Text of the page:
The only ones that would burn a cross on Inga's front yard are the eco-terrorists that support the animal rights activists.

  13. guest

    If you haven't seen kids on the beach, as you claim, it would not be because they didn't want to be, but that they had been chased off by animal activists like Bryan Pease, who has been down there with a bulllhorn recently, or by Andrea Hahn and Dorota Valle, who make a regular habit of Screaming at tourists, shoving video cameras in their faces, and calling them names.

    So ya, at times there may not be kids on the beach, but something tells me that if kids didn't have to worry about having rocks thrown at them by animal activists, if they didn't have to worry about having someone attack them with a stun gun, if they didn't have to worry about an animal activist filing a false police report agasinst them, if they didn't have to worry about being called obscene names by an animal activist, there would be children there a lot more.

    • lajollalight

      I would like a plead with all of you for a more civil tone in your discussions. We understand this is a very hot topic with at least two sides to the discussion, but we discourage name-calling. Thanks. — The editor.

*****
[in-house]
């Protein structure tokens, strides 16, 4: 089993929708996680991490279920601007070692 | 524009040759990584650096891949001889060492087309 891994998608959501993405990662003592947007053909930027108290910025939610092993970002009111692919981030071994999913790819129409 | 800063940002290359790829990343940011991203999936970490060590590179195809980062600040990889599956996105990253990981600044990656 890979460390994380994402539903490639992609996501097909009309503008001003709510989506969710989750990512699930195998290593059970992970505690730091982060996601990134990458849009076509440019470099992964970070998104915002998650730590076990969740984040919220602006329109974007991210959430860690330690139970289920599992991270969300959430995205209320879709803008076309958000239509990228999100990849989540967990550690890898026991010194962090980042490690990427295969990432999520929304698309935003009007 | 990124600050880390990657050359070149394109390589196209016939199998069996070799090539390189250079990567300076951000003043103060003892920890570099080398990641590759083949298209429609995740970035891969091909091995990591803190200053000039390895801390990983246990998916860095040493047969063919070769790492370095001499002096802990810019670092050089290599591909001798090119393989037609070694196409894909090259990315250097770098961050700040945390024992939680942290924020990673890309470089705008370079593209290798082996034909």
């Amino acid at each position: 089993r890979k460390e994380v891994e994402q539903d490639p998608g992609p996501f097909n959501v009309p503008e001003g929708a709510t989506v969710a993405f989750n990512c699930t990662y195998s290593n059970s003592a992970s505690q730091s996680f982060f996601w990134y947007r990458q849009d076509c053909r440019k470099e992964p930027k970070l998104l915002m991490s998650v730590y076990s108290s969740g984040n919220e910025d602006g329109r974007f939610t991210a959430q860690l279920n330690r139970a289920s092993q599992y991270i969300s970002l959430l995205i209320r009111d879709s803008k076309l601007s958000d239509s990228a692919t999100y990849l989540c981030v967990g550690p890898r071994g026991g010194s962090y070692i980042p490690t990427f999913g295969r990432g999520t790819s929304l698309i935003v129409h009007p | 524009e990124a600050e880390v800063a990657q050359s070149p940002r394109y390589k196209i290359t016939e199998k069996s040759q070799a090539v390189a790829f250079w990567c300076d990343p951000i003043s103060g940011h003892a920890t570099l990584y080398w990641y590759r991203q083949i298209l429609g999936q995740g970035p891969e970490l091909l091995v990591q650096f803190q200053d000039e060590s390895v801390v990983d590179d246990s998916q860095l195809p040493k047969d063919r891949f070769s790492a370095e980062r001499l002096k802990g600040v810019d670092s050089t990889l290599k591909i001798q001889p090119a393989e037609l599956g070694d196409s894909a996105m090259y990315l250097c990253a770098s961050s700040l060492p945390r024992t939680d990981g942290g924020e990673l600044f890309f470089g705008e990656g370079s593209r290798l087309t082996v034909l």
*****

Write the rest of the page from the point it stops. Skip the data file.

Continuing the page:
• shredder

        you should tell Inga to stop in the first place

      • Guest

        "we discourage name-calling. Thanks. — The editor."

        In response to the above….why did you then let Inga label beach-access advocates as part of a "Nuke the Seals faction"? I hardly find that civil.

    • ComeOnNow

      I can't imagine why the La Jolla Light posted the second paragraph as the rock throwing and stun gun and false police report allegations are simply untrue. There is enough hysteria already without making up this kind of stuff never mind trying to say that "children" are worried about it.